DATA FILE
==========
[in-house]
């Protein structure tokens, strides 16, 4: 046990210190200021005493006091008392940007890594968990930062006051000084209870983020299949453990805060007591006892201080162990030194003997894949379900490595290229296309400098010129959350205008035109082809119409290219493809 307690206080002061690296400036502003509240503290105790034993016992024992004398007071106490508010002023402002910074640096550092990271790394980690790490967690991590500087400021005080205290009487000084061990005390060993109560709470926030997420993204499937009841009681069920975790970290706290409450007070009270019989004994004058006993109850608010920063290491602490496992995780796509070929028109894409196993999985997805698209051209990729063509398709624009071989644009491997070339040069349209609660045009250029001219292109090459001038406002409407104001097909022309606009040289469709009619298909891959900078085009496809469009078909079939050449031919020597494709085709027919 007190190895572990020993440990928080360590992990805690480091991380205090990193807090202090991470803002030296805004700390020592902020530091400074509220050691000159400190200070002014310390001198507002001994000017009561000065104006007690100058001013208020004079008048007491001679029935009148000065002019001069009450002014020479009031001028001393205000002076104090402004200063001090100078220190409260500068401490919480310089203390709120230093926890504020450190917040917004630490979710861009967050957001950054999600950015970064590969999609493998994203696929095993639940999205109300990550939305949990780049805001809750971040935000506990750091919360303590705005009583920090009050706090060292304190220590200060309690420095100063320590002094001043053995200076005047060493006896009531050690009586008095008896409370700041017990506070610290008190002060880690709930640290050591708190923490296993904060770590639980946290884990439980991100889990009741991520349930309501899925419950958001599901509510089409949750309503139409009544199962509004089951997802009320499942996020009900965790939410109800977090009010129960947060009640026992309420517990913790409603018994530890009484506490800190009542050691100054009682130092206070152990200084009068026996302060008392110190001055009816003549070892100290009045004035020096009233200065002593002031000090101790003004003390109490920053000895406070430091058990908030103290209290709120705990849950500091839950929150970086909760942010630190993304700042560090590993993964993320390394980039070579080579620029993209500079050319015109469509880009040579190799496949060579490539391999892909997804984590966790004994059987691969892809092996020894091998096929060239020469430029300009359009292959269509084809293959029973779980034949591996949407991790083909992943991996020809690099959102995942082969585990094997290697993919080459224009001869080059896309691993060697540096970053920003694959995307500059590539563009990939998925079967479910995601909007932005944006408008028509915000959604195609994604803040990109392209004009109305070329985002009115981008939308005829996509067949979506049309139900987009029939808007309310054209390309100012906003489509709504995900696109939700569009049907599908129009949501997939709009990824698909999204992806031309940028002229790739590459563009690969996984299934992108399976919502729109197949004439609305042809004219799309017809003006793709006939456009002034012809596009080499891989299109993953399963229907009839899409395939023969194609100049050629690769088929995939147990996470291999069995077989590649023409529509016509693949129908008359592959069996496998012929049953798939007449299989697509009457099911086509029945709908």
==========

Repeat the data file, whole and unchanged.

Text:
[in-house]
């Protein structure tokens, strides 16, 4: 046990210190200021005493006091008392940007890594968990930062006051000084209870983020299949453990805060007591006892201080162990030194003997894949379900490595290229296309400098010129959350205008035109082809119409290219493809 307690206080002061690296400036502003509240503290105790034993016992024992004398007071106490508010002023402002910074640096550092990271790394980690790490967690991590500087400021005080205290009487000084061990005390060993109560709470926030997420993204499937009841009681069920975790970290706290409450007070009270019989004994004058006993109850608010920063290491602490496992995780796509070929028109894409196993999985997805698209051209990729063509398709624009071989644009491997070339040069349209609660045009250029001219292109090459001038406002409407104001097909022309606009040289469709009619298909891959900078085009496809469009078909079939050449031919020597494709085709027919 007190190895572990020993440990928080360590992990805690480091991380205090990193807090202090991470803002030296805004700390020592902020530091400074509220050691000159400190200070002014310390001198507002001994000017009561000065104006007690100058001013208020004079008048007491001679029935009148000065002019001069009450002014020479009031001028001393205000002076104090402004200063001090100078220190409260500068401490919480310089203390709120230093926890504020450190917040917004630490979710861009967050957001950054999600950015970064590969999609493998994203696929095993639940999205109300990550939305949990780049805001809750971040935000506990750091919360303590705005009583920090009050706090060292304190220590200060309690420095100063320590002094001043053995200076005047060493006896009531050690009586008095008896409370700041017990506070610290008190002060880690709930640290050591708190923490296993904060770590639980946290884990439980991100889990009741991520349930309501899925419950958001599901509510089409949750309503139409009544199962509004089951997802009320499942996020009900965790939410109800977090009010129960947060009640026992309420517990913790409603018994530890009484506490800190009542050691100054009682130092206070152990200084009068026996302060008392110190001055009816003549070892100290009045004035020096009233200065002593002031000090101790003004003390109490920053000895406070430091058990908030103290209290709120705990849950500091839950929150970086909760942010630190993304700042560090590993993964993320390394980039070579080579620029993209500079050319015109469509880009040579190799496949060579490539391999892909997804984590966790004994059987691969892809092996020894091998096929060239020469430029300009359009292959269509084809293959029973779980034949591996949407991790083909992943991996020809690099959102995942082969585990094997290697993919080459224009001869080059896309691993060697540096970053920003694959995307500059590539563009990939998925079967479910995601909007932005944006408008028509915000959604195609994604803040990109392209004009109305070329985002009115981008939308005829996509067949979506049309139900987009029939808007309310054209390309100012906003489509709504995900696109939700569009049907599908129009949501997939709009990824698909999204992806031309940028002229790739590459563009690969996984299934992108399976919502729109197949004439609305042809004219799309017809003006793709006939456009002034012809596009080499891989299109993953399963229907009839899409395939023969194609100049050629690769088929995939147990996470291999069995077989590649023409529509016509693949129908008359592959069996496998012929049953798939007449299989697509009457099911086509029945709908």